Female circumcision in Gambia: Activists, women’s groups oppose the proposed law to bring back the un-Islamic practice of female genital mutilation


By Our Correspondent

NEW DELHI – The un-Islamic practice of female genital mutilation (FGM) or female circumcision may come back to The Gambia – the Muslim-majority country in west Africa – where a Bill has been tabled in the Parliament to repeal a ban imposed on the custom in 2015. Legislator Almameh Gibba, who introduced the Bill, has argued that the ban violates citizens’ right to practise their culture and religion.

Social activists and women’s rights groups have affirmed that the proposed legislation will reverse years of progress and damage The Gambia’s human rights record. The Gambia’s move to lift the ban will lead to a global outcry and ignite a debate on the morality of the practice, which is pre-Islamic in origin and has no sanction in Islam, as it amounts to violation of women’s rights based on unfounded traditions and beliefs.

The introduction of the ban on FGM in The Gambia in 2015 represented a significant milestone in the country’s efforts to safeguard the rights and well-being of its female population, and was seen as a model of progressive legislation worldwide. It sought to protect the girls, who faced the risk of undergoing this traumatic procedure, and signalled the government’s commitment to ending the harmful practice. The ban made FGM punishable by up to three years in prison.

According to Dr. Zafarul Islam Khan, a Islamic scholar and translator of the Holy Quran in English language, female circumcision is also practiced in India by Dawoodi Bohra community only. “It is an old African tradition. Practiced in some African countries including Egypt wherefrom it was picked up by the Fatimids. Dawoodi Bohras are remnants of the Fatimids,” Dr. Khan.

The United Nations has warned that repealing the 2015 law will set a dangerous precedent and make The Gambia the first country in the world to step back from its commitments. The United Nations Children’s Fund (UNICEF) has reported that 23 crore women and girls around the world are survivors of this practice, which involves partial or total removal of the female external genitalia or other injury to the female genital organs.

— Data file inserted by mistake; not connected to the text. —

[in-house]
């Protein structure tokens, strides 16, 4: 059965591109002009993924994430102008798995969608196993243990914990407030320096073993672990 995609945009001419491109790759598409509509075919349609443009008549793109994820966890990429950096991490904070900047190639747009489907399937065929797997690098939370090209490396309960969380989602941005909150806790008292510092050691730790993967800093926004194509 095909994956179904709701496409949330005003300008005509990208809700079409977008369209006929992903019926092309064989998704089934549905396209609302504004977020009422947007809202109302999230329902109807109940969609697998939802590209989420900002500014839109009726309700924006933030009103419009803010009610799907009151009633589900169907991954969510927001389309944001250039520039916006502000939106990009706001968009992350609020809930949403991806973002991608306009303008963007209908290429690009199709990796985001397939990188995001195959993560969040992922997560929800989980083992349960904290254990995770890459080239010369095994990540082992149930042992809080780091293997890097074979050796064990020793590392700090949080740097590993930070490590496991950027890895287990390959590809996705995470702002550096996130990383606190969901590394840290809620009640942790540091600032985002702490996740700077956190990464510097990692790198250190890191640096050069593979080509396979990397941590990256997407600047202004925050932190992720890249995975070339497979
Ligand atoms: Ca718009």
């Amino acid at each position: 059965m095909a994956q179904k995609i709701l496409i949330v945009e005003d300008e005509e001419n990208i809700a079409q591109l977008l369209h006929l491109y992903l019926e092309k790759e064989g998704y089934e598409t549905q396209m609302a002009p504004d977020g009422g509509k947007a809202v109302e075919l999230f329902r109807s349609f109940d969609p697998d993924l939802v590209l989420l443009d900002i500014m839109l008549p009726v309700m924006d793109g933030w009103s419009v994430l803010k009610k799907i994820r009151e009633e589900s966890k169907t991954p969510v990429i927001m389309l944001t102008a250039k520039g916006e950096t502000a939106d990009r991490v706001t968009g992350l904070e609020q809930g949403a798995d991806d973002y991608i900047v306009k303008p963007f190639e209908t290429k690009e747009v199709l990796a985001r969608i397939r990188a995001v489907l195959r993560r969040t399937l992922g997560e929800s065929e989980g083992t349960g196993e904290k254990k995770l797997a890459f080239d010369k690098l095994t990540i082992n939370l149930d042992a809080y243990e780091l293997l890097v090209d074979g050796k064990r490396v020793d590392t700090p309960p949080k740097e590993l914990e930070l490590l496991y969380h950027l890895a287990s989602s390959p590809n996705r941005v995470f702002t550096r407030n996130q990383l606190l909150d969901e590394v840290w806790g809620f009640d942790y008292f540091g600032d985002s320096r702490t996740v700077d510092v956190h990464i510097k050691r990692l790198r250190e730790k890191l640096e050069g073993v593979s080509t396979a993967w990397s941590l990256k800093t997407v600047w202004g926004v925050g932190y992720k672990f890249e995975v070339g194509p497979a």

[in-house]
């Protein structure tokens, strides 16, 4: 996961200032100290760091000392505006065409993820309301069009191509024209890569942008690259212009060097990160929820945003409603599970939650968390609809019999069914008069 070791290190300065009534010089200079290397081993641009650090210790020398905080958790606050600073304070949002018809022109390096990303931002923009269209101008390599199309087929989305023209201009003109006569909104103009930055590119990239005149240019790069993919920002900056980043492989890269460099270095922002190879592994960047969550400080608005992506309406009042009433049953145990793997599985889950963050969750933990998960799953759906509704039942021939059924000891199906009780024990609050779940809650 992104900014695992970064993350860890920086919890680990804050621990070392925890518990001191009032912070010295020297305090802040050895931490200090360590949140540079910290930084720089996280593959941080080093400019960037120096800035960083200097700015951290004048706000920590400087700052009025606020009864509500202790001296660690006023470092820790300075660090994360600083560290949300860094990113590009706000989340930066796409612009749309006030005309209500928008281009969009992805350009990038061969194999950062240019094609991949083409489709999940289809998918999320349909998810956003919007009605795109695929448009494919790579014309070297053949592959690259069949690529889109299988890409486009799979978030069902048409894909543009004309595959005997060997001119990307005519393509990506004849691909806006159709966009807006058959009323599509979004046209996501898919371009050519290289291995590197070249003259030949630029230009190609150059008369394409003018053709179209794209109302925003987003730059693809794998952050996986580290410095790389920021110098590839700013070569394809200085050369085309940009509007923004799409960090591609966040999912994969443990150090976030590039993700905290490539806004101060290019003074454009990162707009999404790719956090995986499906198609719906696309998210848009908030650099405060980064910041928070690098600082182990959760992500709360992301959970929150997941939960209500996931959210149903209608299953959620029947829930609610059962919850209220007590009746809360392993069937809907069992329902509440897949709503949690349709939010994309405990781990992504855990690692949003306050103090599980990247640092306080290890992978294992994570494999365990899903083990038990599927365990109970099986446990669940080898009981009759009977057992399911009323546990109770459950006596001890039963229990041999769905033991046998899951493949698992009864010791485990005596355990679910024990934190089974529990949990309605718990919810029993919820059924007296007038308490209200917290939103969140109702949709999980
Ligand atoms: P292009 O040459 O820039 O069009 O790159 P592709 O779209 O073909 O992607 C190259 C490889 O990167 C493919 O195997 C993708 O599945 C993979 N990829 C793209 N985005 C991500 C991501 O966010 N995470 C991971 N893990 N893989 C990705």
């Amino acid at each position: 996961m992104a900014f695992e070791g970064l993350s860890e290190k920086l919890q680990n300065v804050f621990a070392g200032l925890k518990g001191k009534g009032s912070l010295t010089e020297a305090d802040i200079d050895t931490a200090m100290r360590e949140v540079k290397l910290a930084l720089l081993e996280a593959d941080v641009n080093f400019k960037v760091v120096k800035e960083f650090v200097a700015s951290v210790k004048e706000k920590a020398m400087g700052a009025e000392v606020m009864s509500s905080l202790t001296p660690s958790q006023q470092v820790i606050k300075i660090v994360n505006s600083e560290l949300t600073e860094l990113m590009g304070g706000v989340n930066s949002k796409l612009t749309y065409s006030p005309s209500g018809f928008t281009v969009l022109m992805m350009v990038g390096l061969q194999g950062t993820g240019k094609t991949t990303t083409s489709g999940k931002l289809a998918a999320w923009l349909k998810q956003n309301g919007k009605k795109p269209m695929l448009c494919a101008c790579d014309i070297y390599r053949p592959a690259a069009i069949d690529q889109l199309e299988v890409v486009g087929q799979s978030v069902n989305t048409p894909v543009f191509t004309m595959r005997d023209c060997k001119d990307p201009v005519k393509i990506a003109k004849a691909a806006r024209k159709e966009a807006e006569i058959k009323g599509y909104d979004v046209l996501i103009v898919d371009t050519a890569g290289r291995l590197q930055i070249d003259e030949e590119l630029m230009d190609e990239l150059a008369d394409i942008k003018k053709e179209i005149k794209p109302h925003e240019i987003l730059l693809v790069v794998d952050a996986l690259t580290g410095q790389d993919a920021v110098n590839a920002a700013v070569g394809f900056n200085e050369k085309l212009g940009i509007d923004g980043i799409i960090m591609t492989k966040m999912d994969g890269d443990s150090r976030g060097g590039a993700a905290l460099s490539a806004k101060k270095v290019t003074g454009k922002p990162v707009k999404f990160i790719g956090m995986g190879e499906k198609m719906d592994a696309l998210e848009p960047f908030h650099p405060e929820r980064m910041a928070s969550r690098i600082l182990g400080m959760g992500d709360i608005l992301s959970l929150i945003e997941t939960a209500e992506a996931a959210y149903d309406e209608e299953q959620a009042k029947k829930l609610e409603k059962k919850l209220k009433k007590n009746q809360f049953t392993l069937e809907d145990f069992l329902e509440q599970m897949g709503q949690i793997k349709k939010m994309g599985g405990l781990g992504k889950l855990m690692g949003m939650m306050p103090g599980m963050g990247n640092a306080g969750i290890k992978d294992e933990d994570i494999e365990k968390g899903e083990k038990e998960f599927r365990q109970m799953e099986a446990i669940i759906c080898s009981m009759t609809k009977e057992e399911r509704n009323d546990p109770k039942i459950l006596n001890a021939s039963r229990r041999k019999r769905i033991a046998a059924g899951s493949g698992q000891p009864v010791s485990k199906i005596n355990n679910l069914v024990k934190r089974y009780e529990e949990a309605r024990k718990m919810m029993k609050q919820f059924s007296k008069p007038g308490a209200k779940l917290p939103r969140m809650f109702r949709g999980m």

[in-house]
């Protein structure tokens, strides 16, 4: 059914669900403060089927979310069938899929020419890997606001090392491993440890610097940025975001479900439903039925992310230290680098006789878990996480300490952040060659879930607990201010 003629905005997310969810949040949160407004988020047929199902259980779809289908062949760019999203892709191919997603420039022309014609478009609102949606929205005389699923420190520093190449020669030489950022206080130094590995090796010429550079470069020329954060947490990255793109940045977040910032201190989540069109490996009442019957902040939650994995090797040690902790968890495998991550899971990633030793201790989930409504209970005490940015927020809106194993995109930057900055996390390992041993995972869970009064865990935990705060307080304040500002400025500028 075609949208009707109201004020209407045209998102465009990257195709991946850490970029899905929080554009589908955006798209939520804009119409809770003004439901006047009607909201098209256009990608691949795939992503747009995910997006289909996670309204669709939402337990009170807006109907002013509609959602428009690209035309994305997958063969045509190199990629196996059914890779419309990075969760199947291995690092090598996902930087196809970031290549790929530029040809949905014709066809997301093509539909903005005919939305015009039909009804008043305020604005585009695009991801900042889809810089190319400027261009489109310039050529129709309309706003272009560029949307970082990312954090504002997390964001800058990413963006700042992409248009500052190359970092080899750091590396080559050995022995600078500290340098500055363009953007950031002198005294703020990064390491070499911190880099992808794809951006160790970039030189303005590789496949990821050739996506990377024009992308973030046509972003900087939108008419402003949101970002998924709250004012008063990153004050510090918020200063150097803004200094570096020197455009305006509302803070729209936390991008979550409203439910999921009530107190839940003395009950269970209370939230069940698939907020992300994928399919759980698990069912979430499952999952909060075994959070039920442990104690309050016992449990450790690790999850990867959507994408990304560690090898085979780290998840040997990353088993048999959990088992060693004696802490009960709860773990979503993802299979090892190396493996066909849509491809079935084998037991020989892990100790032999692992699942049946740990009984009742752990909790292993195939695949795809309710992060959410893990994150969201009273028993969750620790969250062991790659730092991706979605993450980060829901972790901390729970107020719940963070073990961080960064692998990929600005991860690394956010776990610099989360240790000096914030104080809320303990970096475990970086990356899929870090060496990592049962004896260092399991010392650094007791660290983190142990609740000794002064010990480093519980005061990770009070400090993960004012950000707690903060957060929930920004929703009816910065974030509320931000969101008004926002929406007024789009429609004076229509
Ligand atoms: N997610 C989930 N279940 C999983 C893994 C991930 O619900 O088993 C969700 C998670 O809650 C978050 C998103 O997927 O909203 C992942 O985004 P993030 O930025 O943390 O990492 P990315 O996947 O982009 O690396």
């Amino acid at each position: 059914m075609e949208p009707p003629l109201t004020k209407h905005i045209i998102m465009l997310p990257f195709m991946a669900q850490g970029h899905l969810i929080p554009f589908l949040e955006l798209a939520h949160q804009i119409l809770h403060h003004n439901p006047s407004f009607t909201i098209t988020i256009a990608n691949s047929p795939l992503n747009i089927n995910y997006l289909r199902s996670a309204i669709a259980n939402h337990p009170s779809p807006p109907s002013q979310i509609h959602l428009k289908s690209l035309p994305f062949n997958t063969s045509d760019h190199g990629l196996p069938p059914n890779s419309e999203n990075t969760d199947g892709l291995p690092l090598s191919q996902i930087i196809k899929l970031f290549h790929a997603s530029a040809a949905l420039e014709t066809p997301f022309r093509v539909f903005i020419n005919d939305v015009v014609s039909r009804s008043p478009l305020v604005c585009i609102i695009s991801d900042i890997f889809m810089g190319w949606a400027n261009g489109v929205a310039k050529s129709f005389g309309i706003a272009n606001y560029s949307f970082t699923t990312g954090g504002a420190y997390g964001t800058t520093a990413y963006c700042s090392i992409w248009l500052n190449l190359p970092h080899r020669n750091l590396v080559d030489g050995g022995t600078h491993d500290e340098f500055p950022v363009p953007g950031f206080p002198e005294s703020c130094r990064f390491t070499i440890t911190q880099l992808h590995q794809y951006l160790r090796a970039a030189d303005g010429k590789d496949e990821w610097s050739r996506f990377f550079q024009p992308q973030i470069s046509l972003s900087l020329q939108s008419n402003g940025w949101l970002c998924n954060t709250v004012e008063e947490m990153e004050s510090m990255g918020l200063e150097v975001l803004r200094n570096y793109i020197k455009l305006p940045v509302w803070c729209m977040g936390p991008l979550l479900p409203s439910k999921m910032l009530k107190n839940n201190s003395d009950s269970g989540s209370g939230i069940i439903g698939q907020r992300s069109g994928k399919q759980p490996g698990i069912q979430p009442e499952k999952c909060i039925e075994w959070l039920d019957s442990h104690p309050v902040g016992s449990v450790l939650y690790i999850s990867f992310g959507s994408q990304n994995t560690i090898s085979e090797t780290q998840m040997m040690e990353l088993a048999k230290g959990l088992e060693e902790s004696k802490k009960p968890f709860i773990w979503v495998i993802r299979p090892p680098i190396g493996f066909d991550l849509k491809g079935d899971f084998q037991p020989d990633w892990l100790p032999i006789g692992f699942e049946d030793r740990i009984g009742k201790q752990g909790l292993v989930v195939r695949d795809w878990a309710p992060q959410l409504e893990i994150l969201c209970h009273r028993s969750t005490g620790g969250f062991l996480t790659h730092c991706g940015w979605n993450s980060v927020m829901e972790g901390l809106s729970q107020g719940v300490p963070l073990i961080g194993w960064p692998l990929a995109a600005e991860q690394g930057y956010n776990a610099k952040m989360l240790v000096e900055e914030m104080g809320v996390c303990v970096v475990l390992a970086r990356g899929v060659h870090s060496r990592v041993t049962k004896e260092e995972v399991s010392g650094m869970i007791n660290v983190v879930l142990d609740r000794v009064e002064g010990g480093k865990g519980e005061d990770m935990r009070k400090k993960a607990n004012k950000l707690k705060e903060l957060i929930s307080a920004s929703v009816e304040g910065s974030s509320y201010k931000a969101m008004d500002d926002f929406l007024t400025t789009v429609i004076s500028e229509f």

Seventy-six percent of The Gambian females aged between 15 and 49 years have undergone FGM, according to a 2021 report by UNICEF. It can lead to serious health problems, including infections, bleeding, infertility and complications in childbirth, and impairs sexual pleasure.

Elsewhere in Africa, the Somali ethnic community, in Kenya as well as in Somalia, Djibouti, and Ethiopia, has practised female genital cutting for centuries and the practice appears to have remained largely unchanged. The 2003 Kenya Demographic and Health Survey (KDHS) found a prevalence of 96.8% among Somali respondents and 98.9% for the north-eastern province where the majority of Somalis live.

The U.N.’s The Gambia office pointed out during a public debate on the new Bill, titled the Women’s (Amendment) Bill, 2024, that the FGM robs the girls of autonomy over their bodies and causes irreversible harm. It said the largest share of these women and girls were found in African countries, with more than 14.4 crore cases, followed by more than 8 crore in Asia and the number surpassing 60 lakh in the Middle East.

The debate over repealing the ban, imposed by former Gambian President Yahya Jammeh, who ruled the country for 22 years before being toppled in 2016, has divided the nation. The debate flared up in August 2023, when three women were fined for carrying out FGM on eight infant girls, becoming the first people convicted under the law.